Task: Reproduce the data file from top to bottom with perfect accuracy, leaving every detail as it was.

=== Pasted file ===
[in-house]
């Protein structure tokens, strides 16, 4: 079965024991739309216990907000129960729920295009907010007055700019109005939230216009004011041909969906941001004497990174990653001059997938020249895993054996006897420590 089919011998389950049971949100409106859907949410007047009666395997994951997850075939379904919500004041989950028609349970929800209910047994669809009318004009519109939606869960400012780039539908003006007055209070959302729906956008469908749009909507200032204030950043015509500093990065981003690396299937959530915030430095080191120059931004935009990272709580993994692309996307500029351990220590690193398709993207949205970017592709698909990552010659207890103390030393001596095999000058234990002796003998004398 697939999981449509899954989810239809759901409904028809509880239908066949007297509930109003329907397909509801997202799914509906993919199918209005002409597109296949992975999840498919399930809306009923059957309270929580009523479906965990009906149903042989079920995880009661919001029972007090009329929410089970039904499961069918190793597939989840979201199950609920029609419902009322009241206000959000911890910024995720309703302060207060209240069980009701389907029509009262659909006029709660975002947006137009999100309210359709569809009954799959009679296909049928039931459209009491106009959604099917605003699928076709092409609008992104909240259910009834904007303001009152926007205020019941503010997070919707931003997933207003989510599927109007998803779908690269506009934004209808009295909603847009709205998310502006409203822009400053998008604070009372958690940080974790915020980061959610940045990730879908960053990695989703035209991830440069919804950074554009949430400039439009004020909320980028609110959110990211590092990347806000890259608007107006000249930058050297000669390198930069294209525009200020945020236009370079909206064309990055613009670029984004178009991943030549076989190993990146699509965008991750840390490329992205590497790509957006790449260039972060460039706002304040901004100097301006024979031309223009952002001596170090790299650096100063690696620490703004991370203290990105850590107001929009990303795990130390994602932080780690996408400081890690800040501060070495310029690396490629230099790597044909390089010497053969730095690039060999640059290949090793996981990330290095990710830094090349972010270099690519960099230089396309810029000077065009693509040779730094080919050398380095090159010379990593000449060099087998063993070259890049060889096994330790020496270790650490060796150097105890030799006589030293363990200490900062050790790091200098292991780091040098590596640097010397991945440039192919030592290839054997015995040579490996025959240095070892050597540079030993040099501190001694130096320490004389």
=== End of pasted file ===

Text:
[in-house]
């Protein structure tokens, strides 16, 4: 079965024991739309216990907000129960729920295009907010007055700019109005939230216009004011041909969906941001004497990174990653001059997938020249895993054996006897420590 089919011998389950049971949100409106859907949410007047009666395997994951997850075939379904919500004041989950028609349970929800209910047994669809009318004009519109939606869960400012780039539908003006007055209070959302729906956008469908749009909507200032204030950043015509500093990065981003690396299937959530915030430095080191120059931004935009990272709580993994692309996307500029351990220590690193398709993207949205970017592709698909990552010659207890103390030393001596095999000058234990002796003998004398 697939999981449509899954989810239809759901409904028809509880239908066949007297509930109003329907397909509801997202799914509906993919199918209005002409597109296949992975999840498919399930809306009923059957309270929580009523479906965990009906149903042989079920995880009661919001029972007090009329929410089970039904499961069918190793597939989840979201199950609920029609419902009322009241206000959000911890910024995720309703302060207060209240069980009701389907029509009262659909006029709660975002947006137009999100309210359709569809009954799959009679296909049928039931459209009491106009959604099917605003699928076709092409609008992104909240259910009834904007303001009152926007205020019941503010997070919707931003997933207003989510599927109007998803779908690269506009934004209808009295909603847009709205998310502006409203822009400053998008604070009372958690940080974790915020980061959610940045990730879908960053990695989703035209991830440069919804950074554009949430400039439009004020909320980028609110959110990211590092990347806000890259608007107006000249930058050297000669390198930069294209525009200020945020236009370079909206064309990055613009670029984004178009991943030549076989190993990146699509965008991750840390490329992205590497790509957006790449260039972060460039706002304040901004100097301006024979031309223009952002001596170090790299650096100063690696620490703004991370203290990105850590107001929009990303795990130390994602932080780690996408400081890690800040501060070495310029690396490629230099790597044909390089010497053969730095690039060999640059290949090793996981990330290095990710830094090349972010270099690519960099230089396309810029000077065009693509040779730094080919050398380095090159010379990593000449060099087998063993070259890049060889096994330790020496270790650490060796150097105890030799006589030293363990200490900062050790790091200098292991780091040098590596640097010397991945440039192919030592290839054997015995040579490996025959240095070892050597540079030993040099501190001694130096320490004389």